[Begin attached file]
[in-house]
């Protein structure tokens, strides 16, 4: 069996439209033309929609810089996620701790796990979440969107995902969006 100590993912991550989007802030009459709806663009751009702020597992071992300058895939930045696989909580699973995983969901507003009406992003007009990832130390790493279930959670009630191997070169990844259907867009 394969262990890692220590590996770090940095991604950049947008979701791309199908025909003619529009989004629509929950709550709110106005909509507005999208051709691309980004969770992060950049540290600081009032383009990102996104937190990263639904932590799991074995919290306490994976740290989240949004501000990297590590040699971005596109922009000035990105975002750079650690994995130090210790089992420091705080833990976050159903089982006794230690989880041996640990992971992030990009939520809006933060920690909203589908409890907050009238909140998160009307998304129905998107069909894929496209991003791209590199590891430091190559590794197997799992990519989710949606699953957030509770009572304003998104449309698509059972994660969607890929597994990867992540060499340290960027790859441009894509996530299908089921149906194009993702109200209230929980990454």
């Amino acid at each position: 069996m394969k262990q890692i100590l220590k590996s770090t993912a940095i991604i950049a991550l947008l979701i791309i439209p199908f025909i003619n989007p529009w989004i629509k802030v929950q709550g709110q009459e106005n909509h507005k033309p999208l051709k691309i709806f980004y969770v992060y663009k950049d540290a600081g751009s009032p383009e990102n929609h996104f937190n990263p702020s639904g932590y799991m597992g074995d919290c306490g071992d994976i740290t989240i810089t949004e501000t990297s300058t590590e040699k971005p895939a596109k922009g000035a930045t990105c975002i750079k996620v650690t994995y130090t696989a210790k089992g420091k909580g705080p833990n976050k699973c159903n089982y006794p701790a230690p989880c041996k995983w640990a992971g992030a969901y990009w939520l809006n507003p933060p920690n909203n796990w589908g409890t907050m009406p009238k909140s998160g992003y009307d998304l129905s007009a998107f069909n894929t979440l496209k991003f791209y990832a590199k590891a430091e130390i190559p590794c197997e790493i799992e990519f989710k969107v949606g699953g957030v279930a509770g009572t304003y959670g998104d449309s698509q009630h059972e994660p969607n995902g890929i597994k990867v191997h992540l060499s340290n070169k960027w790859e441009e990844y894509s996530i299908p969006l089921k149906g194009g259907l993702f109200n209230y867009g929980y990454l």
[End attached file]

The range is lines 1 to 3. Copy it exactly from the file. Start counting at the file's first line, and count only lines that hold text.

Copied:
[in-house]
């Protein structure tokens, strides 16, 4: 069996439209033309929609810089996620701790796990979440969107995902969006 100590993912991550989007802030009459709806663009751009702020597992071992300058895939930045696989909580699973995983969901507003009406992003007009990832130390790493279930959670009630191997070169990844259907867009 394969262990890692220590590996770090940095991604950049947008979701791309199908025909003619529009989004629509929950709550709110106005909509507005999208051709691309980004969770992060950049540290600081009032383009990102996104937190990263639904932590799991074995919290306490994976740290989240949004501000990297590590040699971005596109922009000035990105975002750079650690994995130090210790089992420091705080833990976050159903089982006794230690989880041996640990992971992030990009939520809006933060920690909203589908409890907050009238909140998160009307998304129905998107069909894929496209991003791209590199590891430091190559590794197997799992990519989710949606699953957030509770009572304003998104449309698509059972994660969607890929597994990867992540060499340290960027790859441009894509996530299908089921149906194009993702109200209230929980990454």
């Amino acid at each position: 069996m394969k262990q890692i100590l220590k590996s770090t993912a940095i991604i950049a991550l947008l979701i791309i439209p199908f025909i003619n989007p529009w989004i629509k802030v929950q709550g709110q009459e106005n909509h507005k033309p999208l051709k691309i709806f980004y969770v992060y663009k950049d540290a600081g751009s009032p383009e990102n929609h996104f937190n990263p702020s639904g932590y799991m597992g074995d919290c306490g071992d994976i740290t989240i810089t949004e501000t990297s300058t590590e040699k971005p895939a596109k922009g000035a930045t990105c975002i750079k996620v650690t994995y130090t696989a210790k089992g420091k909580g705080p833990n976050k699973c159903n089982y006794p701790a230690p989880c041996k995983w640990a992971g992030a969901y990009w939520l809006n507003p933060p920690n909203n796990w589908g409890t907050m009406p009238k909140s998160g992003y009307d998304l129905s007009a998107f069909n894929t979440l496209k991003f791209y990832a590199k590891a430091e130390i190559p590794c197997e790493i799992e990519f989710k969107v949606g699953g957030v279930a509770g009572t304003y959670g998104d449309s698509q009630h059972e994660p969607n995902g890929i597994k990867v191997h992540l060499s340290n070169k960027w790859e441009e990844y894509s996530i299908p969006l089921k149906g194009g259907l993702f109200n209230y867009g929980y990454l």